The Supreme Court Has a Chance to Protect Sabbath Observance

March 6 2019

In 1972, at the encouragement of a group of religious-liberty activists, Senator Jennings Randolph of West Virginia—a member of a small Baptist denomination that observes the Sabbath from Friday night to Saturday night—pushed for an amendment to the Civil Rights Act that would require businesses to make reasonable accommodations for employees’ religious observance. Although the amendment was made law, in 1977 the Supreme Court declined to apply it to the case of Larry Hardison, fired by TWA for refusing a Sabbath shift. Nathan Lewin, who helped to draft the language of Randolph’s amendment, hopes the court will now hear the similar case of Darrell Patterson, and rule differently:

Justice Byron White wrote the court’s [1977] ruling, and he was obviously concerned that the far-reaching interpretation that the court was then giving to the First Amendment’s prohibition against the “establishment of religion” conflicted with an interpretation of the law that could impose costs on private employers to satisfy the religious observances of their employees. White’s majority opinion declared: “To require TWA to bear more than a de-minimis cost in order to give Hardison Saturdays off is an undue hardship.”

First Amendment law was very different in 1977 from what it is today. [Then] Supreme Court majorities seemed to condemn even the most remote governmental assistance to religion. But that attitude was short-lived. . . . The court [in 2000] began an era in which the exercise of religion wins greater judicial respect. . . .

The de-minimis language has, over more than four decades, ruined the careers and employment prospects of thousands of religiously observant employees. There are many reported judicial decisions that fail to apply [the law] as Senator Randolph contemplated it. They permit employers to ban religious practices they dislike and to harm Sabbath observers and employees who have other unusual prescribed religious practices.

But close scrutiny of the Supreme Court’s recent actions raises hopes that these injustices will soon be corrected. . . . In a recent opinion explaining why they rejected a publicized religious-liberty case, Justices Samuel Alito, Clarence Thomas, Neil Gorsuch, and Brett Kavanaugh said they are ready to “revisit” the Hardison ruling. . . . Resounding vindication of Darrell Patterson would correct a decades-long injustice, granting religious Americans the protection they so richly deserve.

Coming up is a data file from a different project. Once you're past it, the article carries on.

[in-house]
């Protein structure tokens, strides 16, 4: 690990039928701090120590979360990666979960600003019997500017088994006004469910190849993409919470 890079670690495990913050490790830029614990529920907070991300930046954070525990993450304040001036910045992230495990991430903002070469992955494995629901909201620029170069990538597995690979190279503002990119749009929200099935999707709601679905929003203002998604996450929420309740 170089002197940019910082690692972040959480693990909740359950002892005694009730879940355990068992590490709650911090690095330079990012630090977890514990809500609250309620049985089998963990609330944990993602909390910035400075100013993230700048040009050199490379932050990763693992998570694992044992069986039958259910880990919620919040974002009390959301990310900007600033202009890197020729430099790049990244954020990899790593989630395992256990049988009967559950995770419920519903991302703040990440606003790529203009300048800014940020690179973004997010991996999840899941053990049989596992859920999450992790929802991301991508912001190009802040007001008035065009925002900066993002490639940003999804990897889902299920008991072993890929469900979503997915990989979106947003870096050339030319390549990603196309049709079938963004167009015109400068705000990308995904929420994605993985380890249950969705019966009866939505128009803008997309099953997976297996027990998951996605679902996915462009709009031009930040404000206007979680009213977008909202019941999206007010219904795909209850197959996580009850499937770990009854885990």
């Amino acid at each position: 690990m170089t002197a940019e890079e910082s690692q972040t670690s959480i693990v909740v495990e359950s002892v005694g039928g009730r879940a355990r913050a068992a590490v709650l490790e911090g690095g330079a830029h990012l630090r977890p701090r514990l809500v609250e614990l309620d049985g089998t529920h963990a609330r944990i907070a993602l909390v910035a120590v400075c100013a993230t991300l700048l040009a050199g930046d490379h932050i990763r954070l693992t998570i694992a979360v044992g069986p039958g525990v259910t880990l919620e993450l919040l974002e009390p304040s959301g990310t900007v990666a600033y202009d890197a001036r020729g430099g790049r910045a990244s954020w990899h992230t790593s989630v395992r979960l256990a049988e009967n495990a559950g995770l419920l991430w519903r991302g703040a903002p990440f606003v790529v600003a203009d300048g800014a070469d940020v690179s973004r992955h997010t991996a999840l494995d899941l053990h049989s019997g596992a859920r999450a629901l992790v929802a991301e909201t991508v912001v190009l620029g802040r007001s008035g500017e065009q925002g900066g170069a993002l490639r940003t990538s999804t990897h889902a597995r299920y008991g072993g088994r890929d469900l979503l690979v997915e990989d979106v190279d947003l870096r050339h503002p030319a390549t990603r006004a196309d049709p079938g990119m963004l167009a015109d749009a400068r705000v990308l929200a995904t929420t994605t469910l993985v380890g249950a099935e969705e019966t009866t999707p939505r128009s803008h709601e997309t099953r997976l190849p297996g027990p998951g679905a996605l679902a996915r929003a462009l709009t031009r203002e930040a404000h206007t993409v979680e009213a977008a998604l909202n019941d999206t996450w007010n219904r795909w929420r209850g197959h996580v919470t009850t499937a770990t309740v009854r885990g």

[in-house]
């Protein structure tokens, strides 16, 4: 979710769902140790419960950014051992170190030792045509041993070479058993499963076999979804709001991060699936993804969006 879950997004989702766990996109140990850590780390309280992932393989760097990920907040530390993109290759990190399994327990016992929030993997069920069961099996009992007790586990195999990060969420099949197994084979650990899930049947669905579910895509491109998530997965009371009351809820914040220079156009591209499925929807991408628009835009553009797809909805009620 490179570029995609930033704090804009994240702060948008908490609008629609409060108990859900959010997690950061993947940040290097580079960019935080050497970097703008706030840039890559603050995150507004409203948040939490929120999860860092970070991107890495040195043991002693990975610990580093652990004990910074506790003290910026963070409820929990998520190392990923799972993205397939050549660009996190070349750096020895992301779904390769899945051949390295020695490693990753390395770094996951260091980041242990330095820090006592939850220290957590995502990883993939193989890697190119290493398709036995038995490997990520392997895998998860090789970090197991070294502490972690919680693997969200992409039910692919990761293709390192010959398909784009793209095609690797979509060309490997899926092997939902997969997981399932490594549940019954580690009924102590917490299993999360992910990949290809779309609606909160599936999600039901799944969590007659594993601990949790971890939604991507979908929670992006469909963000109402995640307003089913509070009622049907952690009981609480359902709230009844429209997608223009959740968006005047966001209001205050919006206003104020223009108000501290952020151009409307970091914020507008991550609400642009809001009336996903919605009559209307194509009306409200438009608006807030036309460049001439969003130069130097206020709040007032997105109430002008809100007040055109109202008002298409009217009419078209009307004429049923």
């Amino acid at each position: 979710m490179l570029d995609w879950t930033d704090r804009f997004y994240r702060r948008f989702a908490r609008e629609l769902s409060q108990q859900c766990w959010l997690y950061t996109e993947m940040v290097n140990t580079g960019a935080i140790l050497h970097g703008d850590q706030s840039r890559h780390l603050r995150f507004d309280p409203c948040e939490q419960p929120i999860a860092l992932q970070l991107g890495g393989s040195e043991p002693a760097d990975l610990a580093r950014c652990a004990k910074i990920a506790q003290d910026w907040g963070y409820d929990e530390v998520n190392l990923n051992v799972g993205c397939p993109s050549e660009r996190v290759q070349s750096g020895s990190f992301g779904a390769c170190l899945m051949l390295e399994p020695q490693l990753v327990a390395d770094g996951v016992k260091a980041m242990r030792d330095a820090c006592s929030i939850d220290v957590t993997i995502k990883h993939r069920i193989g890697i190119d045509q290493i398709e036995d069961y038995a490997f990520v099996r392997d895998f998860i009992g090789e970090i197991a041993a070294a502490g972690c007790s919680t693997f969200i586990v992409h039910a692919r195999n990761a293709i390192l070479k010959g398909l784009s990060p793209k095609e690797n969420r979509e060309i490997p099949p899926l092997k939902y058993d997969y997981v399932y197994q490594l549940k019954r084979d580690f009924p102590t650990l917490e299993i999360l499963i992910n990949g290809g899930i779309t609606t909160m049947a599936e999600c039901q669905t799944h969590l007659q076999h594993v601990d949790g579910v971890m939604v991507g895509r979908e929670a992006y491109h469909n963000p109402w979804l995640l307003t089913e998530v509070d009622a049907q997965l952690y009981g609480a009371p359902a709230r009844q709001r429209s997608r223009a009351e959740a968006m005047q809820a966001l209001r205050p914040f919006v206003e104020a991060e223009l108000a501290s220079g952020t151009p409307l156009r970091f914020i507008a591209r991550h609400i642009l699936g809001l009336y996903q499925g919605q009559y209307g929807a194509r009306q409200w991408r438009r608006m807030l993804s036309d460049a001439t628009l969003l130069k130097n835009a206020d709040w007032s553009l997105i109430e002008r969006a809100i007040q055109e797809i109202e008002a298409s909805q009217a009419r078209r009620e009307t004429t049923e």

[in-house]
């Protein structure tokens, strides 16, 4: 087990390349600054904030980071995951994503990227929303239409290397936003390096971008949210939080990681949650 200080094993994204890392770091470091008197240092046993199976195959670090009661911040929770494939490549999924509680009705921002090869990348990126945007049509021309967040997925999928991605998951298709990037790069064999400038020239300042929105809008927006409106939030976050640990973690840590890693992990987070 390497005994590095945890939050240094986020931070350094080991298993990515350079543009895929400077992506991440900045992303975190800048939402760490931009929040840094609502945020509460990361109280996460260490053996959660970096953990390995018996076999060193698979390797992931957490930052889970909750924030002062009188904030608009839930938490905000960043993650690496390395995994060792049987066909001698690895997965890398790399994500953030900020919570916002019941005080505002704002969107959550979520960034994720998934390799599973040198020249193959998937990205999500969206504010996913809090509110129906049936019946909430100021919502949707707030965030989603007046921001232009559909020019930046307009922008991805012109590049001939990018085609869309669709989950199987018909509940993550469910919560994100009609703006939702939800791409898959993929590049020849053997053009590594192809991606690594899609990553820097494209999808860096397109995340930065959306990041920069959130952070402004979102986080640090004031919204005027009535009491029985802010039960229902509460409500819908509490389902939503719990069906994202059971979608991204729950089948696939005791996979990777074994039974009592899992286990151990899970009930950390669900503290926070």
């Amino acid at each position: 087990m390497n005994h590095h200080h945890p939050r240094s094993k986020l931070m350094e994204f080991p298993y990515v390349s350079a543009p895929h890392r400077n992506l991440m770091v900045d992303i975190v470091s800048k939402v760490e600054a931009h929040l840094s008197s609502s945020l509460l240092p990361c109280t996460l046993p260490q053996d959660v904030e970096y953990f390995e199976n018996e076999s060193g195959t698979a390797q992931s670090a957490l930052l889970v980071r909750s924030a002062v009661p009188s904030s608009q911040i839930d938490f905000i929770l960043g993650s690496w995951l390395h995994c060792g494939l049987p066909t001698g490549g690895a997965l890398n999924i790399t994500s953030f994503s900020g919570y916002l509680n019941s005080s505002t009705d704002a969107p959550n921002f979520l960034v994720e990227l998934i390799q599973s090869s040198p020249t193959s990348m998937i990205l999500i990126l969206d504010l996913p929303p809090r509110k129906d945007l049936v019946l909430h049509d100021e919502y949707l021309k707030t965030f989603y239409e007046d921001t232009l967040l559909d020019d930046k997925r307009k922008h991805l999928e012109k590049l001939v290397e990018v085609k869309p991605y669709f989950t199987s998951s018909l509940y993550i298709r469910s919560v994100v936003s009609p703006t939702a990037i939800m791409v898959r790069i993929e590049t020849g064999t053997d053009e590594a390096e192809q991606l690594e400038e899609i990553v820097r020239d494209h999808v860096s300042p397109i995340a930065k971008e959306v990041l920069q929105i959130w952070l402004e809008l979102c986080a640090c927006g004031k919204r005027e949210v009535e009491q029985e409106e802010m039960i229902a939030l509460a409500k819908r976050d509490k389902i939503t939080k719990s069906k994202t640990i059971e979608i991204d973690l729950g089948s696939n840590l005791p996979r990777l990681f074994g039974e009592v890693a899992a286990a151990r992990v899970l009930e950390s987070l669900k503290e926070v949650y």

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Read more at Tablet

More about: American law, Freedom of Religion, Politics & Current Affairs, Sabbath, Supreme Court

Europe-Israel Relations Have Been Transformed

On Monday, Israel and the EU held their first “association council” meeting since 2012, resuming what was once an annual event, equivalent to the meetings Brussels conducts with many other countries. Although the summit didn’t produce any major agreements or diplomatic breakthroughs, writes Shany Mor, it is a sign of a dramatic change that has occurred over the past decade. The very fact that the discussion focused on energy, counterterrorism, military technology, and the situation in Ukraine—rather than on the Israel-Palestinian conflict—is evidence of this change:

Israel is no longer the isolated and boycotted outpost in the Middle East that it was for most of its history. It has peace treaties with six Arab states now, four of which were signed since the last association council meeting. There are direct flights from Tel Aviv to major cities in the region and a burgeoning trade between Israel and Gulf monarchies, including those without official relations.

It is a player in the regional alliance systems of both the Gulf and the eastern Mediterranean, just as it has also become a net energy exporter due to the discovery of large gas deposits of its shoreline. None of this was the case at the last council meeting in 2012. [Moreover], Israel has cultivated deep ties with a number of new member states in the EU from Central and Eastern Europe, whose presence in Brussels bridges cultural ideological gaps that were once much wider.

Beyond the diplomatic shifts, however, is an even larger change that has happened in European-Israeli relations. The tiny Israel defined by its conflict with the Arabs that Europeans once knew is no more. When the first Cooperation Agreement [between Israel and the EU’s precursor] was signed in 1975, Israel, with its three million people, was smaller than all the European member states save Luxembourg. Sometime in the next two years, the Israeli population will cross the 10 million mark, making it significantly larger than Ireland, Denmark, Finland, and Austria (among others), and roughly equal in population to Greece, Portugal, and Sweden.

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Read more at Jerusalem Post

More about: Abraham Accords, Europe and Israel, European Union, Israeli gas